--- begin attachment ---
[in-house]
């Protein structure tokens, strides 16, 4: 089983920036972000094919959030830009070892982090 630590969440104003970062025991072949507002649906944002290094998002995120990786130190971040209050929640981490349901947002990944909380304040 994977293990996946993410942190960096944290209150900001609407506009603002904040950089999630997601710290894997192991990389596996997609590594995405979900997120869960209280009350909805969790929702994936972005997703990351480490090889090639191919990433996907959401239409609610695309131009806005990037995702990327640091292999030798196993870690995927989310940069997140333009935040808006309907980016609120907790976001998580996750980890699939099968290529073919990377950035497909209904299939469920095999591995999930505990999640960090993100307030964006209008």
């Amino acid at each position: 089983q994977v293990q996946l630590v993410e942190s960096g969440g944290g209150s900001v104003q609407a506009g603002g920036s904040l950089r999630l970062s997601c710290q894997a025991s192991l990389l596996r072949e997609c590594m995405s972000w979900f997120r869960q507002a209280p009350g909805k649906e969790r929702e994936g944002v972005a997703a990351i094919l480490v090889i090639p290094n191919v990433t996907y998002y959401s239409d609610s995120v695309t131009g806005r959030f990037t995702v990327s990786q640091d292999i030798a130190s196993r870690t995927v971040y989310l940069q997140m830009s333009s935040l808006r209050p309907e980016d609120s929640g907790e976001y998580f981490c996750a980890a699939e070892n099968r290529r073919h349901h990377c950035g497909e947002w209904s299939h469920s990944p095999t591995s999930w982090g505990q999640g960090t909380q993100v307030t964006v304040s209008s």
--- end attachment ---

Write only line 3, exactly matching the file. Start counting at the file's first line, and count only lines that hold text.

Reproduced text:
């Amino acid at each position: 089983q994977v293990q996946l630590v993410e942190s960096g969440g944290g209150s900001v104003q609407a506009g603002g920036s904040l950089r999630l970062s997601c710290q894997a025991s192991l990389l596996r072949e997609c590594m995405s972000w979900f997120r869960q507002a209280p009350g909805k649906e969790r929702e994936g944002v972005a997703a990351i094919l480490v090889i090639p290094n191919v990433t996907y998002y959401s239409d609610s995120v695309t131009g806005r959030f990037t995702v990327s990786q640091d292999i030798a130190s196993r870690t995927v971040y989310l940069q997140m830009s333009s935040l808006r209050p309907e980016d609120s929640g907790e976001y998580f981490c996750a980890a699939e070892n099968r290529r073919h349901h990377c950035g497909e947002w209904s299939h469920s990944p095999t591995s999930w982090g505990q999640g960090t909380q993100v307030t964006v304040s209008s």